An Ohio TV station has kept the drug-residue issue on the front burner.
In a report last week, WBNS-TV of Columbus said over the past three years Ohio dairy farms were caught sending milk with excessive levels of antibiotics to processing plants 180 times. To see the report, click here.
The issue will attract even more attention with the expected announcement of a U.S. Food and Drug Administration testing program. The FDA had planned to roll out the program earlier this year, but postponed it to get more input from industry stakeholders, including dairy cooperatives, producer organizations, state regulatory officials and veterinarians.
“FDA is working on refining its protocols based on its stakeholder meetings that were held earlier this year,” Jaime Jonker, vice president of scientific and regulatory affairs for the National Milk Producers Federation, told Dairy Herd Management. “At some time, they will have a revised protocol that they will share with stakeholders.”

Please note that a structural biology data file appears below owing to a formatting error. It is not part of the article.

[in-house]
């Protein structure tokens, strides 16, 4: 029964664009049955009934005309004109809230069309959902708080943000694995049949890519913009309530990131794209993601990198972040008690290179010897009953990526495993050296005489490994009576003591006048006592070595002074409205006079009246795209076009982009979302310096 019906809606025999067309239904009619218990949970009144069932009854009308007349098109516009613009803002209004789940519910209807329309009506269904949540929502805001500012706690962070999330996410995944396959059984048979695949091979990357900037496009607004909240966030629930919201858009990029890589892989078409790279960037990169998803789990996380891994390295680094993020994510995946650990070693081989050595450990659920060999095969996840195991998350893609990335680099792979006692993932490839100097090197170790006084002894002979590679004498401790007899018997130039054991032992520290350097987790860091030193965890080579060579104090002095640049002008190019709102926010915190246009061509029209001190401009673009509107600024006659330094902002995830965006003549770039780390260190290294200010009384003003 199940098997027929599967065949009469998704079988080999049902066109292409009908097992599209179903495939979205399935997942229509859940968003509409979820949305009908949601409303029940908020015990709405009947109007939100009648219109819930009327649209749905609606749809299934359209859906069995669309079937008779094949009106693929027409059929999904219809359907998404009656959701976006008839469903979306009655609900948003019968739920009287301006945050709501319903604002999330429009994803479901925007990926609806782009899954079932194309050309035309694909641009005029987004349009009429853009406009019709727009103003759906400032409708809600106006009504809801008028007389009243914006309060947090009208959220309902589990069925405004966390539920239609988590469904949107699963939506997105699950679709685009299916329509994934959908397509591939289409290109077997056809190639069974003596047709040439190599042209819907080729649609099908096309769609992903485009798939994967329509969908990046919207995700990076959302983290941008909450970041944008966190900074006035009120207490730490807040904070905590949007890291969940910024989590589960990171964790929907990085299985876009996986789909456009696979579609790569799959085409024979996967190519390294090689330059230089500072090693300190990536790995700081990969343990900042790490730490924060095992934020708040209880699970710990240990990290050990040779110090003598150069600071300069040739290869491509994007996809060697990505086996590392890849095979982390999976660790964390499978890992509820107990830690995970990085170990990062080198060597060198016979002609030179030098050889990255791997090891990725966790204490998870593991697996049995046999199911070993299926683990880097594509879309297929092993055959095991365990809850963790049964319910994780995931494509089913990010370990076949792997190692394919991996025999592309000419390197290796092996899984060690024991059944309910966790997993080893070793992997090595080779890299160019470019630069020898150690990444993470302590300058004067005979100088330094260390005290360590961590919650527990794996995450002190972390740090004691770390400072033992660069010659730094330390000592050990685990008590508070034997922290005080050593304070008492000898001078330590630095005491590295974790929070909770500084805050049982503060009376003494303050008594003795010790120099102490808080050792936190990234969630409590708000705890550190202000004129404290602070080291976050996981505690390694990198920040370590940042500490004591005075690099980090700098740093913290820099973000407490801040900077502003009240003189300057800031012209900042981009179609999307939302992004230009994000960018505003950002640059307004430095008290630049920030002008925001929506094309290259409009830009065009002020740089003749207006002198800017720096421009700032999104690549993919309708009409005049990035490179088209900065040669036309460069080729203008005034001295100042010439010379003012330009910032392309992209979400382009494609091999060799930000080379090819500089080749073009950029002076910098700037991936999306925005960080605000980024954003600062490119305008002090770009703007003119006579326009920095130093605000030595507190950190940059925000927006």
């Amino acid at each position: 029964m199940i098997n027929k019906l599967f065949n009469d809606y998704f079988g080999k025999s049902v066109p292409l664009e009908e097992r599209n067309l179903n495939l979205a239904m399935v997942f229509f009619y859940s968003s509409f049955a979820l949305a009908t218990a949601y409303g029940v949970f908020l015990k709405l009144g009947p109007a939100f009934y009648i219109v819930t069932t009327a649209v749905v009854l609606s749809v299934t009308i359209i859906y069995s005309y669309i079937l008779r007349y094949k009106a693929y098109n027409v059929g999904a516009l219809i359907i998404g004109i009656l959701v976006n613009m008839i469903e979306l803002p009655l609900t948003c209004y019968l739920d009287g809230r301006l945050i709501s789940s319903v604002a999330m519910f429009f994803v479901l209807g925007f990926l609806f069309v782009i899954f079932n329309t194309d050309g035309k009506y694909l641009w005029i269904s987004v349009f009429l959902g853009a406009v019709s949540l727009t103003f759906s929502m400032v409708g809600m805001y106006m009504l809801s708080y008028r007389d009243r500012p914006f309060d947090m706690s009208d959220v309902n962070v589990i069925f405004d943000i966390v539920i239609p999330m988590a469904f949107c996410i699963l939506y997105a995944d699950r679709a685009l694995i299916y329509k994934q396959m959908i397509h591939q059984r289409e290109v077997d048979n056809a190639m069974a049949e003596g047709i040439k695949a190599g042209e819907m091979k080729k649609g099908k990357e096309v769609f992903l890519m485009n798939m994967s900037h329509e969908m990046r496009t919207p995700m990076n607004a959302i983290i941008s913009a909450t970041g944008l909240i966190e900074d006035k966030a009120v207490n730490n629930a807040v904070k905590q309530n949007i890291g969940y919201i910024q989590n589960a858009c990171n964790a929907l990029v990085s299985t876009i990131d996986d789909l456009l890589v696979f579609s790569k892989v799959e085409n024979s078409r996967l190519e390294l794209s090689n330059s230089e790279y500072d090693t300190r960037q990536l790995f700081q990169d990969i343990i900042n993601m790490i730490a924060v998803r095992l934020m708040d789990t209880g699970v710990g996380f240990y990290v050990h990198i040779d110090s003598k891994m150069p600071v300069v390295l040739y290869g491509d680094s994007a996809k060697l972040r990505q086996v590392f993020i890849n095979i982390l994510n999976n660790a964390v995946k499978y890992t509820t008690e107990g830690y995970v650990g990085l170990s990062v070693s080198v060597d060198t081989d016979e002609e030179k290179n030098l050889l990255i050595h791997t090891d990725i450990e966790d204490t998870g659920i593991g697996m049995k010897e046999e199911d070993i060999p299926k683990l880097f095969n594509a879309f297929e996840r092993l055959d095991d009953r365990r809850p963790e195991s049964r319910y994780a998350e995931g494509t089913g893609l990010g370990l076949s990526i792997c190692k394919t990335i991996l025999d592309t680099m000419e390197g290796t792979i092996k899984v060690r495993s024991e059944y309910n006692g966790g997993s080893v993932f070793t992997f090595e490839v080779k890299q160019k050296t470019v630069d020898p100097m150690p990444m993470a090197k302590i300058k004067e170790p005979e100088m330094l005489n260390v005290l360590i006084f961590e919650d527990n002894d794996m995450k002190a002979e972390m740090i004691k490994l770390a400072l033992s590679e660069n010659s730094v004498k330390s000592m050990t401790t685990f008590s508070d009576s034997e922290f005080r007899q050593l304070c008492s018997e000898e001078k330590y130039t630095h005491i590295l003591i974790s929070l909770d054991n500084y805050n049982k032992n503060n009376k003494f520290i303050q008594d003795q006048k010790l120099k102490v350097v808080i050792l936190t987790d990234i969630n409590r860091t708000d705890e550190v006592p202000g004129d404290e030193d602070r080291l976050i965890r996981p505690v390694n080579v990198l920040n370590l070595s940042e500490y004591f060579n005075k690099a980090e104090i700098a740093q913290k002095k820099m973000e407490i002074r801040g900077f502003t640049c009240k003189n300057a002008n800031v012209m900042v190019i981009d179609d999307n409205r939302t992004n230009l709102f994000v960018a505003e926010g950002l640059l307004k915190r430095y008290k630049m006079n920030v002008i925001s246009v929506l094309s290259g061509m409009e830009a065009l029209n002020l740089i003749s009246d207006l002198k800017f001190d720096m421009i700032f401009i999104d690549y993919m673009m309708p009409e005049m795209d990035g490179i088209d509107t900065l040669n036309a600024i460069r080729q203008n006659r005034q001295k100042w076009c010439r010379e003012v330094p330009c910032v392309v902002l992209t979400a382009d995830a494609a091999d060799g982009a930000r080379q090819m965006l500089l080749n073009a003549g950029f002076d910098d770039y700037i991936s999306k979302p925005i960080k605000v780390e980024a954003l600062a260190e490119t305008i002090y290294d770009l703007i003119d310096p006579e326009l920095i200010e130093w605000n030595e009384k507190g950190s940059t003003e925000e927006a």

Jonker said he did not know when that would occur.
At one point, FDA had considered focusing its attention on farms that have had drug-residue violations in cull cows. The idea was that those farms may be the most likely to have milk residues, as well. But it is uncertain whether that strategy will show up in the final plan.
WBNS-TV did visit a 300-cow dairy and quoted the owner as saying, "Milk safety is our greatest concern here." The station noted that most Ohio dairy farms follow the rules very carefully. Any milk found to have antibiotic residues is dumped, it reported. A representative of the Ohio Department of Agriculture said “there has not been an antibiotic found in a finished milk product in at least 15 years.”